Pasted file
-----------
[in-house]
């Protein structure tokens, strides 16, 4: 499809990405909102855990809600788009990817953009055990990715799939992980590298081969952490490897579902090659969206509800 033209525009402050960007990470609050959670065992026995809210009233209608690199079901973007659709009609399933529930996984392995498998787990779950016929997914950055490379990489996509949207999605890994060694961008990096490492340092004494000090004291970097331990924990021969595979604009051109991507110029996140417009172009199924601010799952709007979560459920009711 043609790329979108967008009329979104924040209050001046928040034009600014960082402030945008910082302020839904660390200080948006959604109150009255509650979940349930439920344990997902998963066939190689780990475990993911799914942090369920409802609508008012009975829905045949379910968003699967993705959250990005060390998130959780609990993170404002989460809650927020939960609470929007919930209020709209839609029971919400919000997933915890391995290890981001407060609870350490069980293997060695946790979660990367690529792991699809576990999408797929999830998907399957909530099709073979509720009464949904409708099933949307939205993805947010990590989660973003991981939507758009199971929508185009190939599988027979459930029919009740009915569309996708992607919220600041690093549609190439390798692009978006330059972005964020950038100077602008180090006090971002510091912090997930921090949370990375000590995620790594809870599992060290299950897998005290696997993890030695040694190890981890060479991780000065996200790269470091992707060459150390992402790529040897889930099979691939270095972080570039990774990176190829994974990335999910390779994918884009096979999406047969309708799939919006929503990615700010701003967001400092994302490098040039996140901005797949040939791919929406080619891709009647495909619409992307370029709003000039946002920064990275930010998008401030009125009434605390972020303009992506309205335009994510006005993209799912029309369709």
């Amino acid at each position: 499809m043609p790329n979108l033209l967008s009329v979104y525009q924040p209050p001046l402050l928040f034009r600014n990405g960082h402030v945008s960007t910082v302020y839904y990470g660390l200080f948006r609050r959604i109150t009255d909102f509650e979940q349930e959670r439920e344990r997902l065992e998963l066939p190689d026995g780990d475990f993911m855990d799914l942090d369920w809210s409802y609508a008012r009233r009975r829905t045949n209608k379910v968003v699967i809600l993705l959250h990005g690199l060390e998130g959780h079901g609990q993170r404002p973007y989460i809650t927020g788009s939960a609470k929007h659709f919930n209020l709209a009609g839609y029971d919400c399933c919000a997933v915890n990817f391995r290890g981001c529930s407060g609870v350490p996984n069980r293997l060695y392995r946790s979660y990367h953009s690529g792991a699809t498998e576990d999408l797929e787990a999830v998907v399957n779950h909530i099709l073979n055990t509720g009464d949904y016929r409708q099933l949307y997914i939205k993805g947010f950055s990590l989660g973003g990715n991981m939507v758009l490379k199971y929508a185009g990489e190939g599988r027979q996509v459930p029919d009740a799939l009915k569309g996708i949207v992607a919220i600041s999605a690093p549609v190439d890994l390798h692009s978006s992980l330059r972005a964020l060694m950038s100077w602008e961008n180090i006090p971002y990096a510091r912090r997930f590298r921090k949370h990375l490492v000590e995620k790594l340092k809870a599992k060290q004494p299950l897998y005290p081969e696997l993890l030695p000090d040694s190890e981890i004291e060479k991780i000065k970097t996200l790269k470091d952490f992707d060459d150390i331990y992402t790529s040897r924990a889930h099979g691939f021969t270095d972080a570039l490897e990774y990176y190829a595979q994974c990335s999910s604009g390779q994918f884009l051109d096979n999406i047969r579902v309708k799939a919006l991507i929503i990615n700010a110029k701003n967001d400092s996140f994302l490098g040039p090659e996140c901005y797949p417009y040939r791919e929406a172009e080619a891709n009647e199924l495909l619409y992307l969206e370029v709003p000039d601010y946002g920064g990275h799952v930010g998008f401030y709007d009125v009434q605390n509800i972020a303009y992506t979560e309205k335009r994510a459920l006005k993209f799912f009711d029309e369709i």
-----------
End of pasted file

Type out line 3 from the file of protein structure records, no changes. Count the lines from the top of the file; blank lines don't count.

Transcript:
């Amino acid at each position: 499809m043609p790329n979108l033209l967008s009329v979104y525009q924040p209050p001046l402050l928040f034009r600014n990405g960082h402030v945008s960007t910082v302020y839904y990470g660390l200080f948006r609050r959604i109150t009255d909102f509650e979940q349930e959670r439920e344990r997902l065992e998963l066939p190689d026995g780990d475990f993911m855990d799914l942090d369920w809210s409802y609508a008012r009233r009975r829905t045949n209608k379910v968003v699967i809600l993705l959250h990005g690199l060390e998130g959780h079901g609990q993170r404002p973007y989460i809650t927020g788009s939960a609470k929007h659709f919930n209020l709209a009609g839609y029971d919400c399933c919000a997933v915890n990817f391995r290890g981001c529930s407060g609870v350490p996984n069980r293997l060695y392995r946790s979660y990367h953009s690529g792991a699809t498998e576990d999408l797929e787990a999830v998907v399957n779950h909530i099709l073979n055990t509720g009464d949904y016929r409708q099933l949307y997914i939205k993805g947010f950055s990590l989660g973003g990715n991981m939507v758009l490379k199971y929508a185009g990489e190939g599988r027979q996509v459930p029919d009740a799939l009915k569309g996708i949207v992607a919220i600041s999605a690093p549609v190439d890994l390798h692009s978006s992980l330059r972005a964020l060694m950038s100077w602008e961008n180090i006090p971002y990096a510091r912090r997930f590298r921090k949370h990375l490492v000590e995620k790594l340092k809870a599992k060290q004494p299950l897998y005290p081969e696997l993890l030695p000090d040694s190890e981890i004291e060479k991780i000065k970097t996200l790269k470091d952490f992707d060459d150390i331990y992402t790529s040897r924990a889930h099979g691939f021969t270095d972080a570039l490897e990774y990176y190829a595979q994974c990335s999910s604009g390779q994918f884009l051109d096979n999406i047969r579902v309708k799939a919006l991507i929503i990615n700010a110029k701003n967001d400092s996140f994302l490098g040039p090659e996140c901005y797949p417009y040939r791919e929406a172009e080619a891709n009647e199924l495909l619409y992307l969206e370029v709003p000039d601010y946002g920064g990275h799952v930010g998008f401030y709007d009125v009434q605390n509800i972020a303009y992506t979560e309205k335009r994510a459920l006005k993209f799912f009711d029309e369709i």